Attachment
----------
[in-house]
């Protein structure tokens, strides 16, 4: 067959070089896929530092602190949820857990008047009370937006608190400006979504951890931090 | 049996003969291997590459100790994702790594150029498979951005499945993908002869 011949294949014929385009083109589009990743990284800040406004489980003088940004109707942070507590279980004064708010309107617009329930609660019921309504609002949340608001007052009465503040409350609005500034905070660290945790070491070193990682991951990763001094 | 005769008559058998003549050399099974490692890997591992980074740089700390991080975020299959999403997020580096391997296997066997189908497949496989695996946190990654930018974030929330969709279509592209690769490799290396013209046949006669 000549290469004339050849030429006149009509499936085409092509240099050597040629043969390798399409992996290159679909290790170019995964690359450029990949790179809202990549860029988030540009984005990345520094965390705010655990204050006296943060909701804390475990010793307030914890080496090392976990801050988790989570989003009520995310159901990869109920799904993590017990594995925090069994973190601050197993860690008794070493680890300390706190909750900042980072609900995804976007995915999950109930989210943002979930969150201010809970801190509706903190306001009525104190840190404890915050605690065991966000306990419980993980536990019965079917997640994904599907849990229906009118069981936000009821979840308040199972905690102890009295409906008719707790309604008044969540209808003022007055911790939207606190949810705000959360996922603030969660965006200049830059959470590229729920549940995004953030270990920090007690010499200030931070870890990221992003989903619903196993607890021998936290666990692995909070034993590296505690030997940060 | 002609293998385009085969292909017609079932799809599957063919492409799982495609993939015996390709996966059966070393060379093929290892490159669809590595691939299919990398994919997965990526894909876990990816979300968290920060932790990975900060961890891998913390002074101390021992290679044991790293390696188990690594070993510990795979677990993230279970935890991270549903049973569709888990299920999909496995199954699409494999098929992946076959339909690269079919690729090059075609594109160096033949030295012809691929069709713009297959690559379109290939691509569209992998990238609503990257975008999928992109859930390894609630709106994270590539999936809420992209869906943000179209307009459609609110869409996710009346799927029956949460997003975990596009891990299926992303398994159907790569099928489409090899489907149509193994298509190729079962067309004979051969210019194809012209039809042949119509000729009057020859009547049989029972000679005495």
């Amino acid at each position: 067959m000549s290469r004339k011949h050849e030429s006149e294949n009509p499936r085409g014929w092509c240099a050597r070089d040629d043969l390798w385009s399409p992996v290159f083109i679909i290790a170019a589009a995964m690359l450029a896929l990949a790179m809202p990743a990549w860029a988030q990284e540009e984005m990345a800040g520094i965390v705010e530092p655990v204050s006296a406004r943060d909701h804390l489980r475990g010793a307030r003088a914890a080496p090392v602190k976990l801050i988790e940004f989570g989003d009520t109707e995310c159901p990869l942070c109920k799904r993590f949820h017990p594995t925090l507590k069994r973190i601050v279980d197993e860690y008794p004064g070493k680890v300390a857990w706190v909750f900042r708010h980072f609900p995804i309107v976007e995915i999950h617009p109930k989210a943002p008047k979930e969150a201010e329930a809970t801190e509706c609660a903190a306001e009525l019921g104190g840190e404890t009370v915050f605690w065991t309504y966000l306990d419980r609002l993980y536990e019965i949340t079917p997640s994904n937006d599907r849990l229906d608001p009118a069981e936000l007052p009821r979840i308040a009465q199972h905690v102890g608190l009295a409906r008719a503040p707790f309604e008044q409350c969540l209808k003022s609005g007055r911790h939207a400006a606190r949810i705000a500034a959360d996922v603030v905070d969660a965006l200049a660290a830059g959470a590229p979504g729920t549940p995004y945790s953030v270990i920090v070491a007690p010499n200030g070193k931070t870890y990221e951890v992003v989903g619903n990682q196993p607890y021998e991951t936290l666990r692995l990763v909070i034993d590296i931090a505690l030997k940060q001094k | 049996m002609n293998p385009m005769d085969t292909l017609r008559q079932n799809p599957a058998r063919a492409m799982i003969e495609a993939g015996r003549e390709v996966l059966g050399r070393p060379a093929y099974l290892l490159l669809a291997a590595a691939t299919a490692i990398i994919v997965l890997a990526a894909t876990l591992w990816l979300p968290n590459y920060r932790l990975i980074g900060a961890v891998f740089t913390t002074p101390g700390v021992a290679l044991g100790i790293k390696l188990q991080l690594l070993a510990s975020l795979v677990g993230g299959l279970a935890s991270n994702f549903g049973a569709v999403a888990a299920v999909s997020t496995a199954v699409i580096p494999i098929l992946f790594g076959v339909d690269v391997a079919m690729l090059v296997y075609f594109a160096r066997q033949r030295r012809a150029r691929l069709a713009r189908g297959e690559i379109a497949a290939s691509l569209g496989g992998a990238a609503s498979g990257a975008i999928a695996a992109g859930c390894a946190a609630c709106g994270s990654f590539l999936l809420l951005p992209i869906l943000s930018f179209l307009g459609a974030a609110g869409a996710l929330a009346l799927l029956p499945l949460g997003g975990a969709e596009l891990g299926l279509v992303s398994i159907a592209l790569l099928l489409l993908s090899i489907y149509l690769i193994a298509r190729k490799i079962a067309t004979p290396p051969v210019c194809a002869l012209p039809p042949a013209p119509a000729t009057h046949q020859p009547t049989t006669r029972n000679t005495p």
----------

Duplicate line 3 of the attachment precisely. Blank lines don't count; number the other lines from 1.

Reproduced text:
């Amino acid at each position: 067959m000549s290469r004339k011949h050849e030429s006149e294949n009509p499936r085409g014929w092509c240099a050597r070089d040629d043969l390798w385009s399409p992996v290159f083109i679909i290790a170019a589009a995964m690359l450029a896929l990949a790179m809202p990743a990549w860029a988030q990284e540009e984005m990345a800040g520094i965390v705010e530092p655990v204050s006296a406004r943060d909701h804390l489980r475990g010793a307030r003088a914890a080496p090392v602190k976990l801050i988790e940004f989570g989003d009520t109707e995310c159901p990869l942070c109920k799904r993590f949820h017990p594995t925090l507590k069994r973190i601050v279980d197993e860690y008794p004064g070493k680890v300390a857990w706190v909750f900042r708010h980072f609900p995804i309107v976007e995915i999950h617009p109930k989210a943002p008047k979930e969150a201010e329930a809970t801190e509706c609660a903190a306001e009525l019921g104190g840190e404890t009370v915050f605690w065991t309504y966000l306990d419980r609002l993980y536990e019965i949340t079917p997640s994904n937006d599907r849990l229906d608001p009118a069981e936000l007052p009821r979840i308040a009465q199972h905690v102890g608190l009295a409906r008719a503040p707790f309604e008044q409350c969540l209808k003022s609005g007055r911790h939207a400006a606190r949810i705000a500034a959360d996922v603030v905070d969660a965006l200049a660290a830059g959470a590229p979504g729920t549940p995004y945790s953030v270990i920090v070491a007690p010499n200030g070193k931070t870890y990221e951890v992003v989903g619903n990682q196993p607890y021998e991951t936290l666990r692995l990763v909070i034993d590296i931090a505690l030997k940060q001094k | 049996m002609n293998p385009m005769d085969t292909l017609r008559q079932n799809p599957a058998r063919a492409m799982i003969e495609a993939g015996r003549e390709v996966l059966g050399r070393p060379a093929y099974l290892l490159l669809a291997a590595a691939t299919a490692i990398i994919v997965l890997a990526a894909t876990l591992w990816l979300p968290n590459y920060r932790l990975i980074g900060a961890v891998f740089t913390t002074p101390g700390v021992a290679l044991g100790i790293k390696l188990q991080l690594l070993a510990s975020l795979v677990g993230g299959l279970a935890s991270n994702f549903g049973a569709v999403a888990a299920v999909s997020t496995a199954v699409i580096p494999i098929l992946f790594g076959v339909d690269v391997a079919m690729l090059v296997y075609f594109a160096r066997q033949r030295r012809a150029r691929l069709a713009r189908g297959e690559i379109a497949a290939s691509l569209g496989g992998a990238a609503s498979g990257a975008i999928a695996a992109g859930c390894a946190a609630c709106g994270s990654f590539l999936l809420l951005p992209i869906l943000s930018f179209l307009g459609a974030a609110g869409a996710l929330a009346l799927l029956p499945l949460g997003g975990a969709e596009l891990g299926l279509v992303s398994i159907a592209l790569l099928l489409l993908s090899i489907y149509l690769i193994a298509r190729k490799i079962a067309t004979p290396p051969v210019c194809a002869l012209p039809p042949a013209p119509a000729t009057h046949q020859p009547t049989t006669r029972n000679t005495p």